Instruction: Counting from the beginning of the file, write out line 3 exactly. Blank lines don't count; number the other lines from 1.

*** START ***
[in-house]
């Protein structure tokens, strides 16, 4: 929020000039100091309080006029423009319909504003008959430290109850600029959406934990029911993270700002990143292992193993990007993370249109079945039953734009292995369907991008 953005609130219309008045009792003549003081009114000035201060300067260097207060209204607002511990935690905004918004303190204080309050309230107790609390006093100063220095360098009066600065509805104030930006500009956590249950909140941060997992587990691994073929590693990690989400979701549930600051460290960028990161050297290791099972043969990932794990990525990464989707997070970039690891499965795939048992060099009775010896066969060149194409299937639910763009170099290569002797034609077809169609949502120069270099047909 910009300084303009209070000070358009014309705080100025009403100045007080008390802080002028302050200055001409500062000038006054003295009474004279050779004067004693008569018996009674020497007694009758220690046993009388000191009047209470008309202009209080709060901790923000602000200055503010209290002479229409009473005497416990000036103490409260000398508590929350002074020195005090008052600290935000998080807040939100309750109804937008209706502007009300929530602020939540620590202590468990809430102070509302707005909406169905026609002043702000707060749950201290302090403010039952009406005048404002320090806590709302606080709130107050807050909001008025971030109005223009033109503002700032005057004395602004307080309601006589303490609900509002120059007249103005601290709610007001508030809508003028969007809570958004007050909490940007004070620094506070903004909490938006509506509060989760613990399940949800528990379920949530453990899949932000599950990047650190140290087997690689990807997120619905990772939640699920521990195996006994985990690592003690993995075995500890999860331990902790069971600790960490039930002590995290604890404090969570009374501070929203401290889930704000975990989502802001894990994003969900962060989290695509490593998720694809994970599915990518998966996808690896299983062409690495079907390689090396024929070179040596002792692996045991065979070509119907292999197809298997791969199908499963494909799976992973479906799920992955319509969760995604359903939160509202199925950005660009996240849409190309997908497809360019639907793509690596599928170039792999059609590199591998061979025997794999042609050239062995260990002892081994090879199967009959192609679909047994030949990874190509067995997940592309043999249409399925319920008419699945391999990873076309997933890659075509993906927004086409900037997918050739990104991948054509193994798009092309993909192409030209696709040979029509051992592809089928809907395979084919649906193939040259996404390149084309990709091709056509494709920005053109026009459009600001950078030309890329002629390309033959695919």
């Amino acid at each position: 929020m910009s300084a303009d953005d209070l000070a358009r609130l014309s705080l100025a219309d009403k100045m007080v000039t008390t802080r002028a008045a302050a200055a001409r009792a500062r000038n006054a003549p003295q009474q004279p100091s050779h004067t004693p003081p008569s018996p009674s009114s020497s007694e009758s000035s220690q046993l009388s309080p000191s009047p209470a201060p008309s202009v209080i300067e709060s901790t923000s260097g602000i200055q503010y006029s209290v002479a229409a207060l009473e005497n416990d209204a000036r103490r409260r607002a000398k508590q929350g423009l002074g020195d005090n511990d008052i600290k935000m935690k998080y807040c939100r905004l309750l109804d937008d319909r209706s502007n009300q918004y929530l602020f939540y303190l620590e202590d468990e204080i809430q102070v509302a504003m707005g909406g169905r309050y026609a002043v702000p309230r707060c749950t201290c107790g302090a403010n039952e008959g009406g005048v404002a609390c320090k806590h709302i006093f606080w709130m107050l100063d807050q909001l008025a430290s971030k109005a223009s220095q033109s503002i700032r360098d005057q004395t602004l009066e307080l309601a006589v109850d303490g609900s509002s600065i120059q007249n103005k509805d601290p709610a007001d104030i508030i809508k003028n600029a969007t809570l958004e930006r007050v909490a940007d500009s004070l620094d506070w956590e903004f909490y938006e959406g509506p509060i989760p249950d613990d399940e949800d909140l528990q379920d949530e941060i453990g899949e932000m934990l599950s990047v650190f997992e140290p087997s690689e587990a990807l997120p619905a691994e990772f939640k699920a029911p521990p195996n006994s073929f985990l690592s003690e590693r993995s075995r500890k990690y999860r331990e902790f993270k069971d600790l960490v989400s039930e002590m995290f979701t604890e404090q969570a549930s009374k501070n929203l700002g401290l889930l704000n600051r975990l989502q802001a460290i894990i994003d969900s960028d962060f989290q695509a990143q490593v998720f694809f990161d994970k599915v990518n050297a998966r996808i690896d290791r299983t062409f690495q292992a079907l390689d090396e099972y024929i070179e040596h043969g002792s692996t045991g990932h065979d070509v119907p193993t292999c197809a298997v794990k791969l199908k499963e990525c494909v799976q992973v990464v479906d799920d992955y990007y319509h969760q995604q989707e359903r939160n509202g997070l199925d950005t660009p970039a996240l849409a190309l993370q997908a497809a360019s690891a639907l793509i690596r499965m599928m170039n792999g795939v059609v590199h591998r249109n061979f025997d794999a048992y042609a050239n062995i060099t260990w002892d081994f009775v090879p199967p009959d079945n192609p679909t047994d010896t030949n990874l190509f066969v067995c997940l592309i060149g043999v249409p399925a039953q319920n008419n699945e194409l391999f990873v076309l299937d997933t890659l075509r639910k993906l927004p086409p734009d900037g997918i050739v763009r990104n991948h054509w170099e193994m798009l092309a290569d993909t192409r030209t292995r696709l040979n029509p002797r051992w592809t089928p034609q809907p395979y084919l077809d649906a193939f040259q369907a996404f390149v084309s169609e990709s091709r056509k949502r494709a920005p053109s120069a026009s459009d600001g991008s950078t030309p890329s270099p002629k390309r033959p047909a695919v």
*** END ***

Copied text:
């Amino acid at each position: 929020m910009s300084a303009d953005d209070l000070a358009r609130l014309s705080l100025a219309d009403k100045m007080v000039t008390t802080r002028a008045a302050a200055a001409r009792a500062r000038n006054a003549p003295q009474q004279p100091s050779h004067t004693p003081p008569s018996p009674s009114s020497s007694e009758s000035s220690q046993l009388s309080p000191s009047p209470a201060p008309s202009v209080i300067e709060s901790t923000s260097g602000i200055q503010y006029s209290v002479a229409a207060l009473e005497n416990d209204a000036r103490r409260r607002a000398k508590q929350g423009l002074g020195d005090n511990d008052i600290k935000m935690k998080y807040c939100r905004l309750l109804d937008d319909r209706s502007n009300q918004y929530l602020f939540y303190l620590e202590d468990e204080i809430q102070v509302a504003m707005g909406g169905r309050y026609a002043v702000p309230r707060c749950t201290c107790g302090a403010n039952e008959g009406g005048v404002a609390c320090k806590h709302i006093f606080w709130m107050l100063d807050q909001l008025a430290s971030k109005a223009s220095q033109s503002i700032r360098d005057q004395t602004l009066e307080l309601a006589v109850d303490g609900s509002s600065i120059q007249n103005k509805d601290p709610a007001d104030i508030i809508k003028n600029a969007t809570l958004e930006r007050v909490a940007d500009s004070l620094d506070w956590e903004f909490y938006e959406g509506p509060i989760p249950d613990d399940e949800d909140l528990q379920d949530e941060i453990g899949e932000m934990l599950s990047v650190f997992e140290p087997s690689e587990a990807l997120p619905a691994e990772f939640k699920a029911p521990p195996n006994s073929f985990l690592s003690e590693r993995s075995r500890k990690y999860r331990e902790f993270k069971d600790l960490v989400s039930e002590m995290f979701t604890e404090q969570a549930s009374k501070n929203l700002g401290l889930l704000n600051r975990l989502q802001a460290i894990i994003d969900s960028d962060f989290q695509a990143q490593v998720f694809f990161d994970k599915v990518n050297a998966r996808i690896d290791r299983t062409f690495q292992a079907l390689d090396e099972y024929i070179e040596h043969g002792s692996t045991g990932h065979d070509v119907p193993t292999c197809a298997v794990k791969l199908k499963e990525c494909v799976q992973v990464v479906d799920d992955y990007y319509h969760q995604q989707e359903r939160n509202g997070l199925d950005t660009p970039a996240l849409a190309l993370q997908a497809a360019s690891a639907l793509i690596r499965m599928m170039n792999g795939v059609v590199h591998r249109n061979f025997d794999a048992y042609a050239n062995i060099t260990w002892d081994f009775v090879p199967p009959d079945n192609p679909t047994d010896t030949n990874l190509f066969v067995c997940l592309i060149g043999v249409p399925a039953q319920n008419n699945e194409l391999f990873v076309l299937d997933t890659l075509r639910k993906l927004p086409p734009d900037g997918i050739v763009r990104n991948h054509w170099e193994m798009l092309a290569d993909t192409r030209t292995r696709l040979n029509p002797r051992w592809t089928p034609q809907p395979y084919l077809d649906a193939f040259q369907a996404f390149v084309s169609e990709s091709r056509k949502r494709a920005p053109s120069a026009s459009d600001g991008s950078t030309p890329s270099p002629k390309r033959p047909a695919v």